Have you ever sat around the table fellowshipping with people around you and someone brings up the popular topic of “whether or not we as society should endorse or fight against vaccinations for our children?” Often times the fellowship times turn into both sides of the debate taking arms against each other commencing with firing off facts and opinions or horror stories that start with,” Well my girlfriend said, “ or “ I read this one article.” For some reason this hot topic of whether or not vaccinations should occur has really influenced our society and even crept in the church setting and caused division.… Continue reading
In response to observing an ever-increasing movement within the church, the contributors here on PS23 thought it opportune to evaluate the FIC (Family Integrated Church) from a biblical perspective. As John Chester noted in his post earlier this week, while we would contend that the FIC has done well in identifying many problems in today’s church and family, it only offers narrow-minded solutions to those problems, “rather than exclusively on biblical answers.”1 Consequentially, the line between strongly held personal preferences are muddied with clear biblical commands. That has damaged the church:
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Parents don’t often see the difference between strongly held personal preferences and explicit biblical principles, and therefore their consciences often become the “rule” of what defines a “godly” home life.
John Chester began a series critiquing the Family Integrated Church movement (FIC) two weeks ago. Although the Supreme Court interrupted our regularly scheduled broadcast, it did not interrupt our concern for this mistaken ecclesiology (study of church).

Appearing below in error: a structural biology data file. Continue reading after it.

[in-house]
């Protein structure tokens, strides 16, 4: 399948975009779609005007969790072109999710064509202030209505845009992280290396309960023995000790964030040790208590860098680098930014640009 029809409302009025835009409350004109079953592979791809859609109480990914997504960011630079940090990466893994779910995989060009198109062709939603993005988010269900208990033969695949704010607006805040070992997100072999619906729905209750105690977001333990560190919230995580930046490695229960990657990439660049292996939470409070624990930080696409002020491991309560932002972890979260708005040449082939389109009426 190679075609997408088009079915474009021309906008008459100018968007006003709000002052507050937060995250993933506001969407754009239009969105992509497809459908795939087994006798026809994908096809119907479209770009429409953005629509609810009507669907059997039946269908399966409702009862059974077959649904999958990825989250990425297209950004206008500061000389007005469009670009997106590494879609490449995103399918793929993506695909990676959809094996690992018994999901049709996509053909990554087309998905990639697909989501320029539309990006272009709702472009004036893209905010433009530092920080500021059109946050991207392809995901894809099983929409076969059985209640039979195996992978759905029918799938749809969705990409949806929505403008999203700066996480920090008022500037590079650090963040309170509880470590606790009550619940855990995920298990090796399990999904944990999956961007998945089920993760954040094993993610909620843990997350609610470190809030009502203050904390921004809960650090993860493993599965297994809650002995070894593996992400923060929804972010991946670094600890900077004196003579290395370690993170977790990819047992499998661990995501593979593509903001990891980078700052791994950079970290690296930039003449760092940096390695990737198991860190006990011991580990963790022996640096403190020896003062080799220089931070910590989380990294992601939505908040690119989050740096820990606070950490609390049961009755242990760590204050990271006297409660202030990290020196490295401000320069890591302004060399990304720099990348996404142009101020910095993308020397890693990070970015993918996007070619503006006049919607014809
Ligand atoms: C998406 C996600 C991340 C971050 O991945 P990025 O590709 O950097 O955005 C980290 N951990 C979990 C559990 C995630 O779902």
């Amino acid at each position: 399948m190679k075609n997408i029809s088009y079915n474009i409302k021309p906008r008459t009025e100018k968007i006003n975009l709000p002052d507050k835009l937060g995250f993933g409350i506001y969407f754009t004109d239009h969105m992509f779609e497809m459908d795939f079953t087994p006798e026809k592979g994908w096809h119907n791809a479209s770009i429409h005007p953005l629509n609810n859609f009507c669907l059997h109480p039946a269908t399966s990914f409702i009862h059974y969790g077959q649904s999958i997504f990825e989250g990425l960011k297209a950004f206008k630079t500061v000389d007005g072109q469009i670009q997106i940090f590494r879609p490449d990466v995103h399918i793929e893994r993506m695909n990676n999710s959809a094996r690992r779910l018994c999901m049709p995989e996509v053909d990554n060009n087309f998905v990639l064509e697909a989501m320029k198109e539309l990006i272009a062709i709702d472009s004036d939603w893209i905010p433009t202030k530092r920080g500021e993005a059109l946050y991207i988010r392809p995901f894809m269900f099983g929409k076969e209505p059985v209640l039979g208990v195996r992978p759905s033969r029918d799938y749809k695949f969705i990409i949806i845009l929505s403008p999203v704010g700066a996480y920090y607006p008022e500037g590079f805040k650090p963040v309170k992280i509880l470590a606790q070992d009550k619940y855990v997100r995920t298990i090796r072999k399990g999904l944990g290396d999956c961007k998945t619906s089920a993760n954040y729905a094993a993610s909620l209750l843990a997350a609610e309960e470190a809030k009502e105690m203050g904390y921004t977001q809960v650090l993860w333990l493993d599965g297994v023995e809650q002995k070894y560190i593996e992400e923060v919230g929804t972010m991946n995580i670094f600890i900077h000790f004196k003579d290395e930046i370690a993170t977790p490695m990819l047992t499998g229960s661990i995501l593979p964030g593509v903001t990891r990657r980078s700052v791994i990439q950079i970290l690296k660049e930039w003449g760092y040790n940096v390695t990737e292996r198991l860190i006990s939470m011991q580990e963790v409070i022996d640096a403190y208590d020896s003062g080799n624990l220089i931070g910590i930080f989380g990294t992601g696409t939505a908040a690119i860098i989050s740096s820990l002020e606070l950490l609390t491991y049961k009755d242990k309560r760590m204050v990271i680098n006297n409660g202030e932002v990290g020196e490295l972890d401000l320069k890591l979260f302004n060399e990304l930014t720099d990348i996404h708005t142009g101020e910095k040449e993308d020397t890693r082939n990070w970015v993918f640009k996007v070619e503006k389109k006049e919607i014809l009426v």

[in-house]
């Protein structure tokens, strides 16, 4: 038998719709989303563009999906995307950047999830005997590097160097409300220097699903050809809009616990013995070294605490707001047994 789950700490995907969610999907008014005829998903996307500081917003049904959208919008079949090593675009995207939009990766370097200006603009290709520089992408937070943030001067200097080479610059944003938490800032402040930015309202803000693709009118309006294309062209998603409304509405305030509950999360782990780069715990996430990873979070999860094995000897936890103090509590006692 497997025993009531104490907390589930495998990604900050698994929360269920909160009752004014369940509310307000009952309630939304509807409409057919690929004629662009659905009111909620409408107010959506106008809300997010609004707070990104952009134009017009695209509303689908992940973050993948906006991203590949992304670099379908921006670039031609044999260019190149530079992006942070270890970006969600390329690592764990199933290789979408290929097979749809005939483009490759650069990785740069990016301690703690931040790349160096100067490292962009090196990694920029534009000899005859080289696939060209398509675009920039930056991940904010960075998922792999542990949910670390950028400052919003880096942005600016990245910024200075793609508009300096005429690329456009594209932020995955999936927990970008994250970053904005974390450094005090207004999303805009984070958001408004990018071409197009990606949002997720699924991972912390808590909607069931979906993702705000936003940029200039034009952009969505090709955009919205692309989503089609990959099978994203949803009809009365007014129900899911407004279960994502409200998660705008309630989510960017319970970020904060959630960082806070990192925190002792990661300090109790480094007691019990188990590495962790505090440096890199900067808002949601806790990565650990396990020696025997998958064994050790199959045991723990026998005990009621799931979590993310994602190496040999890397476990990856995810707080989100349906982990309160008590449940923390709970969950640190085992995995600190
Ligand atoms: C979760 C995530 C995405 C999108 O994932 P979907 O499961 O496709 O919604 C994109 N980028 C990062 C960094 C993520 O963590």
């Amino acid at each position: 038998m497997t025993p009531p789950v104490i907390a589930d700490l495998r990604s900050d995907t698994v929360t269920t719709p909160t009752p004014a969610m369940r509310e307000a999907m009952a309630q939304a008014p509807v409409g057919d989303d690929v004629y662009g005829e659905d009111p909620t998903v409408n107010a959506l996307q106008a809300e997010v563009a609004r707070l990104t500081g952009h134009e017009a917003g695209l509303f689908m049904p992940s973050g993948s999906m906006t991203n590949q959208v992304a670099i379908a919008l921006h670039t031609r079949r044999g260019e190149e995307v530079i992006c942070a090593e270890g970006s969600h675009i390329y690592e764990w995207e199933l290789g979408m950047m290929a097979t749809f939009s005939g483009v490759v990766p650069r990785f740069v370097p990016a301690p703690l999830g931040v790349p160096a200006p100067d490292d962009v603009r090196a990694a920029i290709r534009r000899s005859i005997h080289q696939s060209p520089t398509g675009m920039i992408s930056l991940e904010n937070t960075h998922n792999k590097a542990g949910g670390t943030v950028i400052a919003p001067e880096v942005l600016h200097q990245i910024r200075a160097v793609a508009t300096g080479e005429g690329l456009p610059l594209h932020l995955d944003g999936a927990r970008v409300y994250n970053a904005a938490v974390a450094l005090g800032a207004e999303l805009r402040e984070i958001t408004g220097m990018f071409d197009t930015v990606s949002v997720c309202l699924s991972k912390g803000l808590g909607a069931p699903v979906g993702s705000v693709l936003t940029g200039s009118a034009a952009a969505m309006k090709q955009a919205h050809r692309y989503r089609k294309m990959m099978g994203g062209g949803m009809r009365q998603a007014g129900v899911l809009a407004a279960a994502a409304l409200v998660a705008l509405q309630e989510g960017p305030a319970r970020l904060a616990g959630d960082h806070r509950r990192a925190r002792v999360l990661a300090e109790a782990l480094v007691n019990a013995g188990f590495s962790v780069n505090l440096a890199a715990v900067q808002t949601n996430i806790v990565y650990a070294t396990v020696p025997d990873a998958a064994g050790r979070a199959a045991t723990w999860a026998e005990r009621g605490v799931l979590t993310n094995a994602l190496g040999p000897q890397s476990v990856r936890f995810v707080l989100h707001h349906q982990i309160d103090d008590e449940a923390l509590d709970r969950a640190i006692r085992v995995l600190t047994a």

I first read about the FIC when Voddie Baucham’s book Family Driven Faith hit the shelf and people were excited about his, What He Must Be book. I find myself agreeing with Baucham regarding many problems facing the church. Yet his solutions miss the mark. This is where we need to show discernment. Just because a man sees a problem, it does not mean he sees the solution.… Continue reading
It might be amusing to some (and disconcerting to others) to know what happens behind the scenes here on PS23. My Facebook messenger feed is virtually continuously buzzing from conversation, ranging from what’s new in theology, politics, current events, church life, and what my wife cooked for dinner. The latter inevitably morphs into a conversation about food, and the proper preparation thereof (especially as it relates to BBQ or coffee). Disagreement will exist, and then the expected “sticker war” (Who knew that language is de-evolutionizing to pictography? For that we might have our degrees revoked). But there’s more than just fun to our PS23 thread.… Continue reading
When I was about 6 ½ years old I saw bigfoot, I was sure of it. I was convinced of his existence, I had learned all about him when my older brother had taken me to the movies and instead of watching a cartoon that had been pre-approved by my parents we settled in to watch a movie about Sasquatches. And on top of that Leonard Nimoy had made it clear that Bigfoot was real in multiple episodes of “In Search Of”, and if he played Mr. Spock so convincingly, he had to be smart enough to know what he was talking about.… Continue reading